Tuesday, 6 March 2012

Stollery’s squashes Apple Store rumours… again

Last Tuesday, that’s what local real estate–development blog Urban Toronto reported, citing an unnamed “reliable real estate industry source”; later that same day, The Grid’s Jacob Rutka spoke to a Stollery’s store manager, who said that the rumour was “not true” and that “we’re not moving anytime soon.” But that hasn’t stopped others from running with it. And besides, many asked, would a store manager really be in the loop on a deal that big? (Among those who asked that question after our story was first published: Urban Toronto themselves.)
So what’s really happening?
What Stollery’s says:
“Nothing is happening. There’s no such thing, there’s no such deal,” says the man who would know: Edwin Whaley, the president and CEO of Frank Stollery Limited, the store’s owners. (Frank Stollery, who passed away in 1971, was Stollery’s founder.)
And Whaley is mad. ”It’s not good for business, let me tell you,” he says of the Apple-Store rumour. “I don’t know how people can get away with this nonsense.” Whaley says that he’s about to have a notice put in the city’s newspapers that should put the rumours to rest once and for all, but when it comes to talking to reporters, he’s less keen. “It’s already a problem with my staff so cut it out,” he says, emphatically. “Don’t accentuate it, okay?”
What the property records say:
There’s been no sale. According to provincial land-registry records for 1 Bloor West, which show any and all activity for the plot of land going back several decades, the property has not changed hands: The current owners are still listed as Frank Stollery Limited. That doesn’t prove for certain that a deal isn’t in the works for the address, but it does mean that if there is one, it hasn’t been finalized yet. (It happens.)
What Apple says:
Nothing, yet—they haven’t returned The Grid‘s calls seeking comment, though that’s little surprise from a company that’s famous for keeping secrets. Northwest Atlantic Canada Inc., Apple’s brokers, haven’t returned calls yet either.
What the neighbours say:
They’ve heard the rumours, too, but at this point, that’s not saying much. 1 Bloor East, the high-rise project that’s finally under construction just across the street from Stollery’s after years of delay, was recently rumoured to be the future home of an Apple Store, too; some early renderings of the massive development at the southeast corner of Yonge and Bloor even included a store on the ground floor with Apple’s logo on it.
“That was just some architect’s musings at the time,” says John MacNeil, the president of First Gulf Corporation, of the renderings with Apple in them. “There is no tenant name that we’re releasing at this point in time,” says MacNeil, who’s handling 1 Bloor East’s two retail floors. Are there discussions happening with Apple? “No comment.”
What the person who started the rumour about 1 Bloor West being sold in the first place says:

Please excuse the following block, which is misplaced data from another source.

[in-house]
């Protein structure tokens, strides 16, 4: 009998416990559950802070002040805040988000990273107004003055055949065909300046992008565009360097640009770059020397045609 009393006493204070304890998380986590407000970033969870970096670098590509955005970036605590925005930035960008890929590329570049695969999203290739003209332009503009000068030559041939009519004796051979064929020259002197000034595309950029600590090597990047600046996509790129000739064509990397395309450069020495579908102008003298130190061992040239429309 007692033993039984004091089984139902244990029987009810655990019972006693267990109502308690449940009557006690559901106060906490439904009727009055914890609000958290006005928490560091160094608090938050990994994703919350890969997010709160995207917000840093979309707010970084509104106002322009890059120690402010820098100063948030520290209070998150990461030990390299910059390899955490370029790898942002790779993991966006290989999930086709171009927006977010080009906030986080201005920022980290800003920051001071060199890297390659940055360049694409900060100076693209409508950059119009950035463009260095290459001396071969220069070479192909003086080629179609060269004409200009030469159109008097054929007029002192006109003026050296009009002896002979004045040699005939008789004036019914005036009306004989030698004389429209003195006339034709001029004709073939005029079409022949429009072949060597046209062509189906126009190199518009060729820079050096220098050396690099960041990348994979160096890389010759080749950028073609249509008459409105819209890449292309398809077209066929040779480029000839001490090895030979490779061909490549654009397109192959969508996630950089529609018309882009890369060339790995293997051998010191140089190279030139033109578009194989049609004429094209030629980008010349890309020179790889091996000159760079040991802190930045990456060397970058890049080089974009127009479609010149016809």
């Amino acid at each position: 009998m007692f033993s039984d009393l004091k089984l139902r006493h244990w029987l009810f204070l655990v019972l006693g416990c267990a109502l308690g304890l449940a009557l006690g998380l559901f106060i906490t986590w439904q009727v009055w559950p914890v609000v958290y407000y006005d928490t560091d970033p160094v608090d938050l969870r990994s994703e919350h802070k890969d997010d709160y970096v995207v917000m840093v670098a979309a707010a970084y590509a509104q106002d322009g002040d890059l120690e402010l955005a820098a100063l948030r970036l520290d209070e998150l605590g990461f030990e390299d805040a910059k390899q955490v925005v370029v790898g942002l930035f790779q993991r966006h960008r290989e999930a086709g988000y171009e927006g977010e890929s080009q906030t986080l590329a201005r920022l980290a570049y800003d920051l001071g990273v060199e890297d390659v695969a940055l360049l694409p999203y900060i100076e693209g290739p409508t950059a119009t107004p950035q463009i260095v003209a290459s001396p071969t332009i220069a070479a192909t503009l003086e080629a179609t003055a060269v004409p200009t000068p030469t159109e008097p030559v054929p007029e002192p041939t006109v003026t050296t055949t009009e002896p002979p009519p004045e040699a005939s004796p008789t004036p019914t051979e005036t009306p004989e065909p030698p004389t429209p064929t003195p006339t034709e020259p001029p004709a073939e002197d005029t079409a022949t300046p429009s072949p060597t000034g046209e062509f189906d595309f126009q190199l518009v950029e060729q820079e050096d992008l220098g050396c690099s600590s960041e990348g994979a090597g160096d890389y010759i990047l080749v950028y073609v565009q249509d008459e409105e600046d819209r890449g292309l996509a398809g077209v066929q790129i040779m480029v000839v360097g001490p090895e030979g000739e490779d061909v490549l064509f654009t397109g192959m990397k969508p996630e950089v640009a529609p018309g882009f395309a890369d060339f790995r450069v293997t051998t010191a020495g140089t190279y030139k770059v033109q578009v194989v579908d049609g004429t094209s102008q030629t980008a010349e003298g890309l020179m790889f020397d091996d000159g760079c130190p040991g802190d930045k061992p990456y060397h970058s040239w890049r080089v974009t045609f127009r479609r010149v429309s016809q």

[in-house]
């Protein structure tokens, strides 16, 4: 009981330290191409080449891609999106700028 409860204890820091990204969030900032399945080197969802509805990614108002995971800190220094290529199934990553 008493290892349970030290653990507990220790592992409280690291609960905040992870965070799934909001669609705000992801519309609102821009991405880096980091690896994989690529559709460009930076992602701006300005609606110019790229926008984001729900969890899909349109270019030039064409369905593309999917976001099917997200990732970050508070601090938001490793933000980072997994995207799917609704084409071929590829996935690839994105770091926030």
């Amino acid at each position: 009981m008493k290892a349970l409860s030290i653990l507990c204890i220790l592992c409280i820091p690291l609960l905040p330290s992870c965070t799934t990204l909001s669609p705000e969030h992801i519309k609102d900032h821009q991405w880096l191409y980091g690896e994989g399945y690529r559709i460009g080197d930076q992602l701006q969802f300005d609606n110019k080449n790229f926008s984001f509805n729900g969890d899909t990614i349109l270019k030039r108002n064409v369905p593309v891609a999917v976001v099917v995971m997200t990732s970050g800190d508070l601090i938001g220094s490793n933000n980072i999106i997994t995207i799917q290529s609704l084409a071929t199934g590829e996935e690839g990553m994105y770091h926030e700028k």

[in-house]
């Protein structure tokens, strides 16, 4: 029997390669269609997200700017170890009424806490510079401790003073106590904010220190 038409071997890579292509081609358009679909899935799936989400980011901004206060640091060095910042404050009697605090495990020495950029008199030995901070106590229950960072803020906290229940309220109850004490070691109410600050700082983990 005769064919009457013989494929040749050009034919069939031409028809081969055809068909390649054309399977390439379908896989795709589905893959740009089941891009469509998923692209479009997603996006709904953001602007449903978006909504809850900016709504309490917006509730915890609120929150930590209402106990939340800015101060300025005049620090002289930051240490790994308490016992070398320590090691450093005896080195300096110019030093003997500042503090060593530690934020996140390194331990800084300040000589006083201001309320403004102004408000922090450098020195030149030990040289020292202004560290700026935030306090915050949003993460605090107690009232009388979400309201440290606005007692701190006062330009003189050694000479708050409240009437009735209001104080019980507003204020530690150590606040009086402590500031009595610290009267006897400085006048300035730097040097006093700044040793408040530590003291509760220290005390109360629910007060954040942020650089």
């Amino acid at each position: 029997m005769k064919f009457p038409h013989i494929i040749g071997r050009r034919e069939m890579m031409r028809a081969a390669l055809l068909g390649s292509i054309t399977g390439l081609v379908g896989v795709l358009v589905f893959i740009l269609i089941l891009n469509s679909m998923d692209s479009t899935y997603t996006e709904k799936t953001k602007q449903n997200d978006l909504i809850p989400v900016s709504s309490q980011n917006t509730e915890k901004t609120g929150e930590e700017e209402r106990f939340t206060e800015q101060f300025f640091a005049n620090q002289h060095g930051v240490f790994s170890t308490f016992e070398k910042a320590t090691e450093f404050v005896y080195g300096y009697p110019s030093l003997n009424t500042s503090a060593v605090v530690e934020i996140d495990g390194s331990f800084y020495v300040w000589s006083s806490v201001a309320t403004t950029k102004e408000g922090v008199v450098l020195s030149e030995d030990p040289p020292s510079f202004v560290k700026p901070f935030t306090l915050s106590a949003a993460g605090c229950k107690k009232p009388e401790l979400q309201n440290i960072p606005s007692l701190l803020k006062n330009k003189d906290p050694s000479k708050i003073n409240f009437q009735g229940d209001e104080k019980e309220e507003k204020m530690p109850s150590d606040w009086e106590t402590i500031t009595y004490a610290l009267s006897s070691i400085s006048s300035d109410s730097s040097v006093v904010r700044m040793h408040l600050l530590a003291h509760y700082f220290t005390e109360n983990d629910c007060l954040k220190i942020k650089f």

“I had heard someone bought that site,” realtor Shadia Sarrafi says today. Back on Nov. 16, she tweeted: ”Does anyone know who bought #1BloorWest! Not sure but exciting…” That tweet led to a forum thread, and plenty of speculation, on Urban Toronto. But when we tell her that, according to provincial records, 1 Bloor West didn’t sell then and hasn’t sold since, she’s surprised. ”Maybe the sale fell through?”
What Urban Toronto says:
Urban Toronto’s article about the sale, titled “Apple To Open At 1 Bloor West?” was written by the site’s managing editor, Craig White. “Word has reached UrbanToronto from a reliable real estate industry source that the Stollery’s store at Yonge and Bloor streets in Toronto has been purchased by Apple Corporation,” he wrote. There was no further information about the source, and neither Stollery’s nor Apple were quoted in the article.
In an email sent to The Grid, White maintains that his article was more equivocating than it’s been taken to be.
“UrbanToronto’s story about the potential Apple Store at Yonge and Bloor has always appeared with a question mark in the headline,” White says. “While the article is written in a way that does not doubt the veracity of the report from our real-estate industry source, but speculates on what we might see on the corner in the future if it were true, the question mark still qualifies the whole story, asking the reader to consider whether this might happen.”
There’s a reason no-one’s talking, White maintains. “Several people know and have confirmed that Apple has talked with the Stollery family about taking over the site, whether it would be as a purchase or as a long-term lease. Anyone directly involved would have signed a Non-Disclosure Agreement, including the Stollery family. Our original source was not directly linked to the deal, but following the signing of NDAs, as people do talk off the record occasionally, he reported what he had heard. We know—because of the NDAs—that we will not know for certain whether Apple is moving in there until they are ready to tell us.”
Urban Toronto’s report of the sale, in other words, was not just vague; it was second-hand. It could end up being true, maybe, one day. But readers wondering “whether this might happen” to a store that’s anchored one of Toronto’s most iconic intersections for more than a hundred years might want to consider more of the evidence.

Stollery’s squashes Apple Store rumours… again

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